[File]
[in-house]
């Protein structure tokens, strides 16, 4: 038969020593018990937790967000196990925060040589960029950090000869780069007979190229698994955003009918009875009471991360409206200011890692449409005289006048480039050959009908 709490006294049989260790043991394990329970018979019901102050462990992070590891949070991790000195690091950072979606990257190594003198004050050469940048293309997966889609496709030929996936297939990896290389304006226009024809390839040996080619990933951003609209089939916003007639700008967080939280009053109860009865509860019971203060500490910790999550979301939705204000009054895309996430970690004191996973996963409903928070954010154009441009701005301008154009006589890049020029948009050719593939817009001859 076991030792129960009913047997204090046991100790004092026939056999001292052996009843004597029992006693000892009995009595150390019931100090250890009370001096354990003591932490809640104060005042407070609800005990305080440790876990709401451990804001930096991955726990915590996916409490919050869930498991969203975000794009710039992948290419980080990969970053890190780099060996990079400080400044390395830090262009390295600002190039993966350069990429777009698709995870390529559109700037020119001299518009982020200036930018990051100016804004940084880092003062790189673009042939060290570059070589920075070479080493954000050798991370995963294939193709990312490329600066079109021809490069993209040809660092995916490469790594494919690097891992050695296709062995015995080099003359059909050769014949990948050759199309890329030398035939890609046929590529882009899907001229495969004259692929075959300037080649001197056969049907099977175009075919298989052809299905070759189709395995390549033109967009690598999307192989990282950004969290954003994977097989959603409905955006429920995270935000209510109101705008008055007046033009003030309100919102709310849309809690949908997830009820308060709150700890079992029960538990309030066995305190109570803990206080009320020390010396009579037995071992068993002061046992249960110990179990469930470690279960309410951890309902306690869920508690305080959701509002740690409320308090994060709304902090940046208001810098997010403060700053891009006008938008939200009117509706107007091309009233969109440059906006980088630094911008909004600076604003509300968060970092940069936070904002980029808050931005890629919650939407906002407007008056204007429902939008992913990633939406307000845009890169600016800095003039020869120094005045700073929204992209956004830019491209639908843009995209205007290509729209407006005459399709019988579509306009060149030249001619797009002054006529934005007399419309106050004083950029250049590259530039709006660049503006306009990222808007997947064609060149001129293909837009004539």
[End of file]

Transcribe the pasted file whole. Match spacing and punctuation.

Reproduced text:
[in-house]
């Protein structure tokens, strides 16, 4: 038969020593018990937790967000196990925060040589960029950090000869780069007979190229698994955003009918009875009471991360409206200011890692449409005289006048480039050959009908 709490006294049989260790043991394990329970018979019901102050462990992070590891949070991790000195690091950072979606990257190594003198004050050469940048293309997966889609496709030929996936297939990896290389304006226009024809390839040996080619990933951003609209089939916003007639700008967080939280009053109860009865509860019971203060500490910790999550979301939705204000009054895309996430970690004191996973996963409903928070954010154009441009701005301008154009006589890049020029948009050719593939817009001859 076991030792129960009913047997204090046991100790004092026939056999001292052996009843004597029992006693000892009995009595150390019931100090250890009370001096354990003591932490809640104060005042407070609800005990305080440790876990709401451990804001930096991955726990915590996916409490919050869930498991969203975000794009710039992948290419980080990969970053890190780099060996990079400080400044390395830090262009390295600002190039993966350069990429777009698709995870390529559109700037020119001299518009982020200036930018990051100016804004940084880092003062790189673009042939060290570059070589920075070479080493954000050798991370995963294939193709990312490329600066079109021809490069993209040809660092995916490469790594494919690097891992050695296709062995015995080099003359059909050769014949990948050759199309890329030398035939890609046929590529882009899907001229495969004259692929075959300037080649001197056969049907099977175009075919298989052809299905070759189709395995390549033109967009690598999307192989990282950004969290954003994977097989959603409905955006429920995270935000209510109101705008008055007046033009003030309100919102709310849309809690949908997830009820308060709150700890079992029960538990309030066995305190109570803990206080009320020390010396009579037995071992068993002061046992249960110990179990469930470690279960309410951890309902306690869920508690305080959701509002740690409320308090994060709304902090940046208001810098997010403060700053891009006008938008939200009117509706107007091309009233969109440059906006980088630094911008909004600076604003509300968060970092940069936070904002980029808050931005890629919650939407906002407007008056204007429902939008992913990633939406307000845009890169600016800095003039020869120094005045700073929204992209956004830019491209639908843009995209205007290509729209407006005459399709019988579509306009060149030249001619797009002054006529934005007399419309106050004083950029250049590259530039709006660049503006306009990222808007997947064609060149001129293909837009004539």